The Seattle City Council thwarted a rare veto by Mayor Jenny Durkan on Monday by voting for a second time to create a special fund for the city’s soda-tax revenue.
Disagreement over how to allocate money from the tax on sugar-sweetened beverages has roiled City Hall, with Durkan butting up against a council majority. The new tax raised about $22 million last year, more than initially predicted.
Monday’s vote was 6-3, with Council President Bruce Harrell and Councilmembers Teresa Mosqueda, M. Lorena González, Lisa Herbold, Kshama Sawant and Mike O’Brien voting yes. Councilmembers Abel Pacheco, Debora Juarez and Sally Bagshaw voted no. Six votes are needed to override a mayoral veto.
“The tax was never intended to pad the pockets of our budget overall,” Mosqueda said.
When the council passed the tax in 2017, it indicated the money should be used to boost healthful-food and early-education programs serving low-income communities of color that are targeted by soda marketing and that were expected to bear the brunt of the tax.
But when the mayor drew up this year’s budget, she used about $6 million from the soda tax to supplant baseline allocations for food banks, a parent-child program and other services that previously had been supported by the city’s general fund. The maneuver freed up $6 million in general-fund revenue for her other priorities.
Though council members reluctantly agreed at the time, many objected to Durkan’s move, saying the soda tax was meant to expand the programs. They vowed to stop Durkan from executing the same move in 2020, setting up the recent battle.
The council voted 7-1 on July 22 to allocate the soda-tax revenue through its own fund. Durkan told the council not to create its own fund, warning that would open a hole in next year’s budget. She also urged nonprofits to side with her in the debate. The council said it would work with the mayor to plug the $6 million hole with money from elsewhere.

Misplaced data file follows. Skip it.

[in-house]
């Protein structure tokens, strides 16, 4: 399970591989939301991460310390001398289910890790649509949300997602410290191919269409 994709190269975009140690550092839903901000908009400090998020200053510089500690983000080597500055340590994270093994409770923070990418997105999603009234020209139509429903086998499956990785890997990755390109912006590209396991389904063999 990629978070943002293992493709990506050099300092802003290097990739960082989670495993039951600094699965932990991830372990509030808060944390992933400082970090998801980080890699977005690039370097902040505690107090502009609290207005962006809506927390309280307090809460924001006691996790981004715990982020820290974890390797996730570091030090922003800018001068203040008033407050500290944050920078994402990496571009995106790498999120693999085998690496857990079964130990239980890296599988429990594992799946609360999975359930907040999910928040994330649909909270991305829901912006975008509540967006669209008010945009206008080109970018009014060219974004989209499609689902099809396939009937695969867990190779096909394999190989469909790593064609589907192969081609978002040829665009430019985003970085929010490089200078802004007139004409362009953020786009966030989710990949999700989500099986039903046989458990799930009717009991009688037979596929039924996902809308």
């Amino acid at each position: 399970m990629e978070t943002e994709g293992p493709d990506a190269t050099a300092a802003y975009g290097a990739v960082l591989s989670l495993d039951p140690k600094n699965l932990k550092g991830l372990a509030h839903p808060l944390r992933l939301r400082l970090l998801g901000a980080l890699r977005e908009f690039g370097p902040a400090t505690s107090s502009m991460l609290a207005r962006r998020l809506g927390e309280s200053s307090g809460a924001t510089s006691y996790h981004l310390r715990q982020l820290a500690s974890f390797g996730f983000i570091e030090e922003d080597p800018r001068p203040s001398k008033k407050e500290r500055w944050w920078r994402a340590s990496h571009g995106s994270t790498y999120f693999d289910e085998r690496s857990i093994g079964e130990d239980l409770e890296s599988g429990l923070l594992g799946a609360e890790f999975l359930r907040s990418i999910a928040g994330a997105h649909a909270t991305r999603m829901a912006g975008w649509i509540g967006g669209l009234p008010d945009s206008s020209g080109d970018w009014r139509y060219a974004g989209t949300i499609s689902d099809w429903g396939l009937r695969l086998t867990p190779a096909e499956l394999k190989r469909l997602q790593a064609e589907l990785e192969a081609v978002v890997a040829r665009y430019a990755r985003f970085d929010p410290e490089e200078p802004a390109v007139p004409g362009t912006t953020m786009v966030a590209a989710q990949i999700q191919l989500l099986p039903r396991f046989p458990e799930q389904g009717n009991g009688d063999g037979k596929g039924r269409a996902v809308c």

Monday’s vote was needed because Durkan vetoed the legislation on Aug. 2.
“Throughout this entire discussion, council has never proposed potential new sources of revenue or cuts,” the mayor wrote in a letter about the veto.
During a public comment period, advocates touted healthful-food initiatives, such as a program that gives families vouchers to buy fruits and vegetables. Mosqueda suggested Durkan had threatened nonprofits with a “manufactured crisis.”
“I am extremely disappointed that again we have to have this conversation about how we will not engage in austerity budget,” she said. “We are not going to engage in pitting populations against populations.”
Bagshaw expressed concern about where the extra cash would come from, saying the council is “not very good at cutting things,” while Sawant said wealthy Seattle should be able to find the money and said there would be no need to wrestle over $6 million were the city to raise taxes on large businesses.
Though Mosqueda said, “I’m hoping this type of drama … will be behind us,” the struggle could continue next month, when the mayor proposes her 2020 budget.
In a statement after Monday’s vote, Durkan said, “I deeply respect the council’s legislative role and that we can differ on policy judgments and our obligations to take sound financial actions … I will also present a balanced budget that continues to invest in our shared values.”